11. James

    hCaptcha

    hCaptcha protects user privacy, rewards websites, and helps companies get their data labelled. It is a drop-in replacement for reCAPTCHA: you can switch within minutes. hCaptcha is free to use for publishers of any size. When you use hCaptcha, companies bid on the work your users do as they prove their humanity. You get the rewards. hCaptcha also offers an option to support the charities of your choice with the earnings you gain from using it. The hCaptcha marketplace is powered by the HUMAN Protocol, an open decentralized protocol for human review that runs on the Ethereum blockchain. We
  12. Google, Microsoft and Mozilla have re-enabled support for Transport Layer Security (TLS) 1.0 and 1.1, because of the COVID-19 pandemic. Browser makers restore support for obsolete TLS 1.0 and 1.1 encryption https://www.computerworld.com/article/3535806/browser-makers-cite-coronavirus-restore-support-for-obsolete-tls-10-and-11-encryption.html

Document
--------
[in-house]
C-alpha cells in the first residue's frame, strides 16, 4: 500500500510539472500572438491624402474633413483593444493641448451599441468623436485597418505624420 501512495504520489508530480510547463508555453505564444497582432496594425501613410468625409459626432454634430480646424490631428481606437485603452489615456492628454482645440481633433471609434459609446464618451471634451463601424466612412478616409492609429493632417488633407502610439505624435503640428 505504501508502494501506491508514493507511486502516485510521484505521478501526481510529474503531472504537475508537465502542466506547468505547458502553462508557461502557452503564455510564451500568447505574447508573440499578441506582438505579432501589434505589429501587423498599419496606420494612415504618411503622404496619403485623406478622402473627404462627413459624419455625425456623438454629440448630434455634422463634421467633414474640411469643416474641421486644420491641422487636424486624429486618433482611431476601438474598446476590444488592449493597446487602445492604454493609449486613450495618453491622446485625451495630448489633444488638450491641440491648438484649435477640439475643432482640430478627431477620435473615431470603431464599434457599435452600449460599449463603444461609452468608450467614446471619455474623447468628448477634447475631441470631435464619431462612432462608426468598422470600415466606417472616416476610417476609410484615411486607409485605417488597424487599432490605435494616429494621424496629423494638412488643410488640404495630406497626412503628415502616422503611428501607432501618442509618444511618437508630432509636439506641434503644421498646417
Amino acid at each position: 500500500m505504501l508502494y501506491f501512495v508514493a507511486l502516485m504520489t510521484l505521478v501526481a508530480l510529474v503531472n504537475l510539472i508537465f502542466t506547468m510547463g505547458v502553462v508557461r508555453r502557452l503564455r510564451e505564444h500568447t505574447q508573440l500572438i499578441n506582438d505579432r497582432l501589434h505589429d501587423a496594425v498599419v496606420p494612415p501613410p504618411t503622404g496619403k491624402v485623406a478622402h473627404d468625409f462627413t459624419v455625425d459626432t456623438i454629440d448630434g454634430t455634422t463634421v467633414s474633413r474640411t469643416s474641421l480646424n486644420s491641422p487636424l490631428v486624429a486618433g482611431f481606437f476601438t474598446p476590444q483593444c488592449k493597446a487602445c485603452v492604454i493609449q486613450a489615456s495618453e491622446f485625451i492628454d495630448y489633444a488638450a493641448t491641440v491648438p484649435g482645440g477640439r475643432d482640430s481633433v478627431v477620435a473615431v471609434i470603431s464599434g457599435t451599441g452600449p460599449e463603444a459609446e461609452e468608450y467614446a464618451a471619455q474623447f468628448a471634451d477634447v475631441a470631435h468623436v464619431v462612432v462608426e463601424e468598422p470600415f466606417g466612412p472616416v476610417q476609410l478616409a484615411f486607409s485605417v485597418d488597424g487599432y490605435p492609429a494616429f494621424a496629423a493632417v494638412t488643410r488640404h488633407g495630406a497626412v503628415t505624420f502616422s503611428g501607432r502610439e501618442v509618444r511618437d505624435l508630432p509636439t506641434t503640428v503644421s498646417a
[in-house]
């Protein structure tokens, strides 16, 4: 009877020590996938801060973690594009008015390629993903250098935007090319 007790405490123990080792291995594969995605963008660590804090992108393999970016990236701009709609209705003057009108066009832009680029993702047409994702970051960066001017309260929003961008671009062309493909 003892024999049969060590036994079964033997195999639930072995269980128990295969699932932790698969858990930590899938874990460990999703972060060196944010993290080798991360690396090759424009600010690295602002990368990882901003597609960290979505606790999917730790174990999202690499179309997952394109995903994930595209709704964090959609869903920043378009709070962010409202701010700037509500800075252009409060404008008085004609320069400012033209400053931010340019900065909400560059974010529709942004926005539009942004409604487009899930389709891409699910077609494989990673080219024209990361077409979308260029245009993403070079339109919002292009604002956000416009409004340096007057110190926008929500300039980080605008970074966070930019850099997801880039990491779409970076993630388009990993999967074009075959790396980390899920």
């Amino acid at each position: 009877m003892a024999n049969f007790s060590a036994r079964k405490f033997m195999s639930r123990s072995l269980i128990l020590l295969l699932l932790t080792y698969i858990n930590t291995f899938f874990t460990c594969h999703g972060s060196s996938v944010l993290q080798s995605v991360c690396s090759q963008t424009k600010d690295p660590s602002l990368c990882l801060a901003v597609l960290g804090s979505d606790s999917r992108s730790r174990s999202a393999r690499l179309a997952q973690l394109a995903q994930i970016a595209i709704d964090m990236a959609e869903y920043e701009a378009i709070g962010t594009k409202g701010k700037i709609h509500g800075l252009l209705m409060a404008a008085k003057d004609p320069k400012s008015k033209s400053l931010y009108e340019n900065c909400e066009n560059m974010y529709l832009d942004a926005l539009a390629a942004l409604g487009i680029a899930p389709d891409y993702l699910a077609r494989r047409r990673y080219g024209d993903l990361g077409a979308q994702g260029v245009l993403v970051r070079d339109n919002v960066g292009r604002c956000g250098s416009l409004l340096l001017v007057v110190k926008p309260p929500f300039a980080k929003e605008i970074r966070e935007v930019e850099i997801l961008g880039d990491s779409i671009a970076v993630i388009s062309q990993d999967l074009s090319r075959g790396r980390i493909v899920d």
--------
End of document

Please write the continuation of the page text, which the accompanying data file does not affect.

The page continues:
13. Web servers that haven’t disabled TLS 1.0 and TLS 1.1 will be downgraded in https testing results. Qualys advises: TLS 1.0 and TLS 1.1 protocols will be removed from browsers at the beginning of 2020. As there are no fixes or patches that can adequately fix SSL or deprecated TLS, it is critically important that organizations upgrade to a secure alternative as soon as possible. https://blog.qualys.com/ssllabs/2018/11/19/grade-change-for-tls-1-0-and-tls-1-1-protocols?fbclid=IwAR2VBdySrhbtuz28N6c0wb9c3axB7-6nY4ANHhuB3e7wKelQ9_q_szmr944
  14. Emmanuel Thomé and his colleagues at the National Institute for Research in Computer Science and Automation (Inria) have cracked the largest key so far. The team factored RSA-240, an RSA key with 240 decimal digits. The total computing time took was equivalent to a single computer core running for almost 4000 years. https://www.newscientist.com/article/2226458-number-crunchers-set-new-record-for-cracking-online-encryption-keys/ https://www.popularmechanics.com/science/math/a30149512/longest-encryption-ever-cracked/ https://www.darkreading.com/vulnerabilities---threats/scientists